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Reaction rates

Reaction rates

A500/0452

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Credit

ANDREW LAMBERT PHOTOGRAPHY / SCIENCE PHOTO LIBRARY ANDREW LAMBERT PHOTOGRAPHY / SCIENCE PHOTO LIBRARY

Caption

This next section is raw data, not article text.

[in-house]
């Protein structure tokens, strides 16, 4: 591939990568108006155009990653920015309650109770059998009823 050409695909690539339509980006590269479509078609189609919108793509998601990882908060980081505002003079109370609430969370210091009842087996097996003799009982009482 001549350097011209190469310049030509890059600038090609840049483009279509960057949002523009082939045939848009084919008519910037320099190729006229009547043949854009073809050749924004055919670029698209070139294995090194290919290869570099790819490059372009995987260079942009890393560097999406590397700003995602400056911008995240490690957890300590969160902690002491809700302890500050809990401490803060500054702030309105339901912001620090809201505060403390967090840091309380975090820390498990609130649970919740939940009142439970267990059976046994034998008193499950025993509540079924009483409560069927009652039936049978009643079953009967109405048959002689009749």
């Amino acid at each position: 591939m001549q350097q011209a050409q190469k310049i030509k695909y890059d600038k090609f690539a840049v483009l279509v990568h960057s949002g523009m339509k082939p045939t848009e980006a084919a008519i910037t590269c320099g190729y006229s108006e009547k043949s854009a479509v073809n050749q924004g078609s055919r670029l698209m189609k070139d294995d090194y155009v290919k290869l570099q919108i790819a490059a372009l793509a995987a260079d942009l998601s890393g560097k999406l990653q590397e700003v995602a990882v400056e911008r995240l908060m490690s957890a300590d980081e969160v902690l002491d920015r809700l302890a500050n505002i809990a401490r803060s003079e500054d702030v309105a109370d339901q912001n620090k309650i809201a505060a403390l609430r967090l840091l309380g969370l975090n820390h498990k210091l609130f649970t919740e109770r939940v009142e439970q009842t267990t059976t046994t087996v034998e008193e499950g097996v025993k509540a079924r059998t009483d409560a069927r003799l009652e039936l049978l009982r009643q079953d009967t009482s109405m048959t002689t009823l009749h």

Reaction rates. Two test tubes showing the change in the reaction rate of zinc with a strong (left) and weak (right) acid. A stronger acid is one that forms more hydrogen ions than a weak acid. These hydrogen ions react with the zinc (and most other metals). The greater amount of hydrogen ions in the same volume (higher concentration) means that more hydrogen ions are available at the surface of the zinc to react, hence the faster reaction rate. Metals react with acids to form hydrogen gas, seen as the bubbles in the test tubes, and a chemical salt. This is sulphuric acid so the salt formed is zinc sulphate, and stays dissolved in the water.

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